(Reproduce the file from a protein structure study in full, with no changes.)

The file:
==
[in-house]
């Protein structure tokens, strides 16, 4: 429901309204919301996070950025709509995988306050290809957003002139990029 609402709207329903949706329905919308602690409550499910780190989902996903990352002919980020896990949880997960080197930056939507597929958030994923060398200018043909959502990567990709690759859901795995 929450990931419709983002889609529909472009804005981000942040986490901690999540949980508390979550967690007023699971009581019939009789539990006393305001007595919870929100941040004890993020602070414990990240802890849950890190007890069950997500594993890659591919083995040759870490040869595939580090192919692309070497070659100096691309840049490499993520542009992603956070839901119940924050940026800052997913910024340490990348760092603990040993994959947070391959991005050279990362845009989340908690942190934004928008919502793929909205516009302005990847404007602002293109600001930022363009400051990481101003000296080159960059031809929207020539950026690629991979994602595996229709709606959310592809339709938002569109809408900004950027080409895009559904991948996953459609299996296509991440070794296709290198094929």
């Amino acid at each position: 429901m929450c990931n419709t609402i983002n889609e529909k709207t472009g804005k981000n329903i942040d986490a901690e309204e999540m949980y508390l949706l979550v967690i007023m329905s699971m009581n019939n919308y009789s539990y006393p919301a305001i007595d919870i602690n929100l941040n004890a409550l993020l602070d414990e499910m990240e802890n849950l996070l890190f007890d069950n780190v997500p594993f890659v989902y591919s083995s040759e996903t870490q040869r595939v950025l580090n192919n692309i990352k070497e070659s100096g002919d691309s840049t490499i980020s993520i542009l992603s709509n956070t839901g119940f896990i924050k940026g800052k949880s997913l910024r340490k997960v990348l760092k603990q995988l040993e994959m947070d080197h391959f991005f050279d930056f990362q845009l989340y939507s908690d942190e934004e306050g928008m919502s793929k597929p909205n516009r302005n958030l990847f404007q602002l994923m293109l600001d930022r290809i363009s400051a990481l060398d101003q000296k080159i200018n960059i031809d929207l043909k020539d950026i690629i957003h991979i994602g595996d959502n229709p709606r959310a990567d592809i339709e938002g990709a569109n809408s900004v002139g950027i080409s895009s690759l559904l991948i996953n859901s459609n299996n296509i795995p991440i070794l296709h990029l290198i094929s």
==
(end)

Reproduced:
[in-house]
């Protein structure tokens, strides 16, 4: 429901309204919301996070950025709509995988306050290809957003002139990029 609402709207329903949706329905919308602690409550499910780190989902996903990352002919980020896990949880997960080197930056939507597929958030994923060398200018043909959502990567990709690759859901795995 929450990931419709983002889609529909472009804005981000942040986490901690999540949980508390979550967690007023699971009581019939009789539990006393305001007595919870929100941040004890993020602070414990990240802890849950890190007890069950997500594993890659591919083995040759870490040869595939580090192919692309070497070659100096691309840049490499993520542009992603956070839901119940924050940026800052997913910024340490990348760092603990040993994959947070391959991005050279990362845009989340908690942190934004928008919502793929909205516009302005990847404007602002293109600001930022363009400051990481101003000296080159960059031809929207020539950026690629991979994602595996229709709606959310592809339709938002569109809408900004950027080409895009559904991948996953459609299996296509991440070794296709290198094929």
């Amino acid at each position: 429901m929450c990931n419709t609402i983002n889609e529909k709207t472009g804005k981000n329903i942040d986490a901690e309204e999540m949980y508390l949706l979550v967690i007023m329905s699971m009581n019939n919308y009789s539990y006393p919301a305001i007595d919870i602690n929100l941040n004890a409550l993020l602070d414990e499910m990240e802890n849950l996070l890190f007890d069950n780190v997500p594993f890659v989902y591919s083995s040759e996903t870490q040869r595939v950025l580090n192919n692309i990352k070497e070659s100096g002919d691309s840049t490499i980020s993520i542009l992603s709509n956070t839901g119940f896990i924050k940026g800052k949880s997913l910024r340490k997960v990348l760092k603990q995988l040993e994959m947070d080197h391959f991005f050279d930056f990362q845009l989340y939507s908690d942190e934004e306050g928008m919502s793929k597929p909205n516009r302005n958030l990847f404007q602002l994923m293109l600001d930022r290809i363009s400051a990481l060398d101003q000296k080159i200018n960059i031809d929207l043909k020539d950026i690629i957003h991979i994602g595996d959502n229709p709606r959310a990567d592809i339709e938002g990709a569109n809408s900004v002139g950027i080409s895009s690759l559904l991948i996953n859901s459609n299996n296509i795995p991440i070794l296709h990029l290198i094929s």